Cordilleran Section - 108th Annual Meeting (29–31 March 2012)

Paper No. 2
Presentation Time: 08:50


RAMOS, Víctor A., Laboratorio de Tectónica Andina, CONICET - Universidad de Buenos Aires, Ciudad Universitaria. Pab.II, Buenos Aires, C1428EHA, Argentina,

The basement of the Andes is formed by a series of continental blocks accreted to the proto-Pacific margin of South America through different episodes of contraction and extension associated with amalgamations and detachments. Some of these blocks are partially exotic to Western Gondwana, and have been derived from Laurentia and Eastern Gondwana. Most of them share a common Grenvillian-age basement, which clearly indicates their participation in the Rodinia Supercontinent. The other terranes are Gondwanic in their origin, and have been detached and re-accreted to the margin through successive orogenic episodes.

Main periods of amalgamation occurred in the latest Proterozoic-Early Cambrian times during the Brasiliano-Pan African orogeny; in the Middle to Late Ordovician during the Famatinian orogeny, and at Late Carboniferous to Early Permian times. This last docking episode was related in the northern part of the Andes to the Alleghenides orogeny, while in the southern Andes is linked to the Gondwanides orogeny.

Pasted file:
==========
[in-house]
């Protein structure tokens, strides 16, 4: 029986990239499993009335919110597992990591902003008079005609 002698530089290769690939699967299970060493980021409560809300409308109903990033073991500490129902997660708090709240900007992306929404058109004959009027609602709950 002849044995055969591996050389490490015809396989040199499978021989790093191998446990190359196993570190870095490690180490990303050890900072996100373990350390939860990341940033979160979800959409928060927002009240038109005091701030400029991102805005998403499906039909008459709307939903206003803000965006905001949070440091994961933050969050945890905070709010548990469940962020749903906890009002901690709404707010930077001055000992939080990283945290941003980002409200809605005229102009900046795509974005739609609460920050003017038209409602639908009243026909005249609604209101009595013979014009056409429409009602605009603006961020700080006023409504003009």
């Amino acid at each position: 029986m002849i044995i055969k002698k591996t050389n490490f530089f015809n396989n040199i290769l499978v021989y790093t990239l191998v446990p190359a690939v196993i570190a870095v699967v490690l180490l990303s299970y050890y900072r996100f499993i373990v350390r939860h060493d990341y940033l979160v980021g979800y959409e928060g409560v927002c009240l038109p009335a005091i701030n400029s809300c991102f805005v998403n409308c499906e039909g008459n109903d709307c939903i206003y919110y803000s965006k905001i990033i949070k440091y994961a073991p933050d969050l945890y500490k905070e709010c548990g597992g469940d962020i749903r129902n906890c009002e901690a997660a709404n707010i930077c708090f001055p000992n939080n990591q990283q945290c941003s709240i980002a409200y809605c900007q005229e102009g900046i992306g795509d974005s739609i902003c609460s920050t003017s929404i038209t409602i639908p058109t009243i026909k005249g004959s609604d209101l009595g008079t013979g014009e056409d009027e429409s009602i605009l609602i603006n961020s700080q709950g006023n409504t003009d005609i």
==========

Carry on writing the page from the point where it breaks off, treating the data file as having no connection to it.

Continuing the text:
These terranes are associated with high pressure metamorphism, ophiolitic assemblages, magmatic arcs, and fold and thrust-belts in the foreland areas. In recent years a great advance in the understanding of these terranes was related to new dating of the age of the magmatic rocks and related metamorphism in these basement rocks. Besides subsurface studies in the foreland areas allowed reconstructing the deformation and basin evolution associated with periods of docking and accretion of these terranes.

A dominant characteristic is the recognition of extensional periods following the amalgamation of the terranes, which have been explained by different processes. However, in the last years there is some consensus in assigning these periods to changes in the absolute motion of the Gondwana Supercontinent. These changes have been fundamental to produce the Terra Australis orogen through most of the Paleozoic along the Pacific margin of South America.